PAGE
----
WISBECH & A FENLAND BEER DESERT

It’s snowdrop time, as you’ve probably noticed, and Dad wanted to buy some to plant.  Wisbech in the Cambridgeshire fens is pretty much the centre of the horticultural world, famed for its splendidly old-fashioned plant auctions.

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The auction rooms were actually a real disappointment, but we had a great time exploring the majesty of the Fens.

We took the winding road through the Wash villages of Welney and Upwell, and Dad was able to tell me which pubs have closed without reference to WhatPub.

Wisbech itself has plenty of care-worn looking pubs, some attractive Georgian buildings along North Brink, and a lot of discarded cans of Polish lager. The eastern European influx accounts for about a third of the town’s 30,000 population, which otherwise would have been in terminal decline.

This used to be a rich agricultural port, and the stretch of Georgian buildings along North Brink remains attractive, though not what it was.  Peckover House (NT) and Elgoods Brewery are the town’s attractions, but of course both are shut doing our arctic winter.

 

The only pub in the Beer Guide, in fact for miles around, is Elgoods Red Lion, probably the most attractive in town and at least picking up a bit of trade from National Trust members.

Elgoods may have modernised their beer range a bit recently, with some interesting keg beers in surprising places, but their pub estate remains stuck in the 1970s, which isn’t the worst place to be.

The small Wetherspoons is busy serving Carling and breakfasts to a mainly male crowd, and offers very little of interest in design or beer (Wayland Smithy NBSS 2.5)

Opposite the Wheatsheaf is a particularly elegant square that mirrors Warrington’s Palmyra Square (cultural quarter) in miniature, and includes one of the best small museums I’ve been to recently, packed with antiquities and curios in the style of Sir John Soanes museum. Particularly recommended for fans of death masks and custard powder.

Wonderful museum apart, the town centre remains a bit grim, though Shopfront Elegy would have a field day round here.

In need of some crisps on the way back, we stopped at one of the most isolated pubs in the Fens.  The Dun Cow in Christchurch is an hours walk from the next pub.

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Just as well it’s unexpectedly OK then.  Homely and welcoming, the only beer is a decent London Pride (NBSS 2.5), both Elgoods pumps sadly reversed. Country & Western nights, Sunday Lunch, a backwards clock and red carpets complete the picture. Nicely done.

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This is the first trip I’ve had to do in this part of the Fens for 5 years.  There are no Beer Guide pubs, and in fact few pubs, in the fifty odd square miles between Chatteris , Wisbech and Littleport.  Count your blessings.

 

7 thoughts on “WISBECH & A FENLAND BEER DESERT

  1. The last time I was in Wisbech was on the Sunday following the death of Princess Diana, when I was travelling down to the one and only short break I’ve had in Cambridge. There was a very strange atmosphere that whole week.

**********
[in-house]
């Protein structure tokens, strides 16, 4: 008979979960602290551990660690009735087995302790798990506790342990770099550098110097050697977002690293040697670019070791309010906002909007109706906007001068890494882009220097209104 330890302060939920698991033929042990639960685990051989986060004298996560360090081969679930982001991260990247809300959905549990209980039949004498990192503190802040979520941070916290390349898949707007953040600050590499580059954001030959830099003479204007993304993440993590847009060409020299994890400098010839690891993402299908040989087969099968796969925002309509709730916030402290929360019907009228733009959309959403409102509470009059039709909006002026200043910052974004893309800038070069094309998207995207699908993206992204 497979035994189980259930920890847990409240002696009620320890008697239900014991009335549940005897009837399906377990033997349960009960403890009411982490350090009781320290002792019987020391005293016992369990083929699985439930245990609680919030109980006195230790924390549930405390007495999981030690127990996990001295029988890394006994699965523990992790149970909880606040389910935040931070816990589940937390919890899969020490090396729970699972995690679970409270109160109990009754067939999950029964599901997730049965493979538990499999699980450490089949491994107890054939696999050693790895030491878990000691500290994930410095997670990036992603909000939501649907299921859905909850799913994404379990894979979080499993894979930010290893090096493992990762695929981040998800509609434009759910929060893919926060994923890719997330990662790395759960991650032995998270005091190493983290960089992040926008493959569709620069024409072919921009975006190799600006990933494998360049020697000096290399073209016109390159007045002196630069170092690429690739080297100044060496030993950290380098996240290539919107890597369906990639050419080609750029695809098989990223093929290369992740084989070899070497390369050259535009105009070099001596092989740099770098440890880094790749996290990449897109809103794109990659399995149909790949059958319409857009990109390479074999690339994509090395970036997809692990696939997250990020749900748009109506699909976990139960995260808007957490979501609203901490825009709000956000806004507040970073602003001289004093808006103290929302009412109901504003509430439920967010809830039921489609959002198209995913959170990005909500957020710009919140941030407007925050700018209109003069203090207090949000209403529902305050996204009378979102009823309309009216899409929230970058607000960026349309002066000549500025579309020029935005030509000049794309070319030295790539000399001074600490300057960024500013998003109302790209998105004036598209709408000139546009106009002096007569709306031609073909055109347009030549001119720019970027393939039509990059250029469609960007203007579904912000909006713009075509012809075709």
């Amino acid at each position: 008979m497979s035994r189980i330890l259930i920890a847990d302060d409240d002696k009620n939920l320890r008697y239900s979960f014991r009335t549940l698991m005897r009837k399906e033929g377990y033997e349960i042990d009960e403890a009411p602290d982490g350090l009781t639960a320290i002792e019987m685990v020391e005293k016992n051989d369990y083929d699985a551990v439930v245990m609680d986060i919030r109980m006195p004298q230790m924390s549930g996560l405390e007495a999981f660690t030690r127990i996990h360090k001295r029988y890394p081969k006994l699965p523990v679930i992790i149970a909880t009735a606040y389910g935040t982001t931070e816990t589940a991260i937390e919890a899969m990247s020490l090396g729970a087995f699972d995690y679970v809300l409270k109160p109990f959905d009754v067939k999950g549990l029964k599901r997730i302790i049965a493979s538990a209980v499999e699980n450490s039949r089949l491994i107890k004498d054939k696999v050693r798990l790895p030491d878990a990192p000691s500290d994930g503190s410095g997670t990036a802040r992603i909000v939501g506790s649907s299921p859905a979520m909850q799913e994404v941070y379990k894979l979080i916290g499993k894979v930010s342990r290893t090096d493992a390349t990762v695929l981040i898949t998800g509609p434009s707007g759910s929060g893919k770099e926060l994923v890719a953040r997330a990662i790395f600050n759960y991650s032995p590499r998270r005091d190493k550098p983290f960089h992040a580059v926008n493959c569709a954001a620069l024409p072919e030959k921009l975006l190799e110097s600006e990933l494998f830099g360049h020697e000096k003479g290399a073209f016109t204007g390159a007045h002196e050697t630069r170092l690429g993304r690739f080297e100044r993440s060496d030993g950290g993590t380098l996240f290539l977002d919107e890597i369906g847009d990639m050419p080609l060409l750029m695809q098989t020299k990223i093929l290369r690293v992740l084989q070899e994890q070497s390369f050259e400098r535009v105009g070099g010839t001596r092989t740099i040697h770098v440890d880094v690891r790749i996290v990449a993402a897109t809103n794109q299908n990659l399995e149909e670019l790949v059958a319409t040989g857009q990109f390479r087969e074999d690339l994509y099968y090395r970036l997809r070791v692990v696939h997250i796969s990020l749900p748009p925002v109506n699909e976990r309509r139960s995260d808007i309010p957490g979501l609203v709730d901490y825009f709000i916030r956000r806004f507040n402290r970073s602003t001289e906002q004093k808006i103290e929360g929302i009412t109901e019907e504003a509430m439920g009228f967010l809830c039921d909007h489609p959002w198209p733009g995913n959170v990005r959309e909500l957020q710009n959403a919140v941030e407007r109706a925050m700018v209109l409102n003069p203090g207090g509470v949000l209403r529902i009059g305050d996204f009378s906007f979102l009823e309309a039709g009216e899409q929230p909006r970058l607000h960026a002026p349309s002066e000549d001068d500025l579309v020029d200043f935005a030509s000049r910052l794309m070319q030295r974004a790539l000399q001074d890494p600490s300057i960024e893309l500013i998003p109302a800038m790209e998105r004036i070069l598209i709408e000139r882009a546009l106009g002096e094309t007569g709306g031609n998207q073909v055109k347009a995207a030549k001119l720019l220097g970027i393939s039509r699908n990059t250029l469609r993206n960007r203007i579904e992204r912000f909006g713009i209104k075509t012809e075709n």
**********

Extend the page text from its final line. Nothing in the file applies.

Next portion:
I had a pint in what I think was the Rose Tavern , but I don’t remember much about it. In a different part of the country Wisbech would be a massive tourist draw.

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    1. I reckon you’ve travelled more widely than at least 99% of the population Mudge ! Many people in Cambridge have never been to Wisbech.

      The Rose Tavern is still there near Elgoods but quality must have slipped since its Beer Guide days; possibly seven real ales isn’t the secret to success there ! (more than Spoons had).

      Wisbech reminds me a bit of Rossendale in Lancs, another slightly run-down area with some good architecture and a great museum.

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  2. Rossendale has a kind of understated prosperity that isn’t immediately obvious. Also a Tory-held constituency with a majority over 5,000, which you might not guess to look at it.

    If you walk down the main street in Ramsbottom (which OK is just off to the south) you will find plenty of little boutiques and craft shops.

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  3. I’ve been to Wisbech twice. The first time was about 40 years ago, when I was just passing through. I managed to stop off at an Elgoods pub though (Rose Tavern?), for a quick “wet”. That was probably my first taste of Elgood’s beer. Around 20 years later, I returned for a tour of the brewery – organised by MMK CAMRA.

    We called in at the Red Lion, before the tour began. It was a baking hot June day, but a strong easterly wind was blowing across the Fens (no surprise there, and no wonder the brewery is called North Brink!). The lovely gardens behind the brewery, which were in the process of being restored, provided a welcome respite from the wind, and seemed to have their own micro-climate.

    It was an interesting trip, and we were shown round the brewery by Belinda Elgood. The gardens though, for me, were the highlight of the tour.

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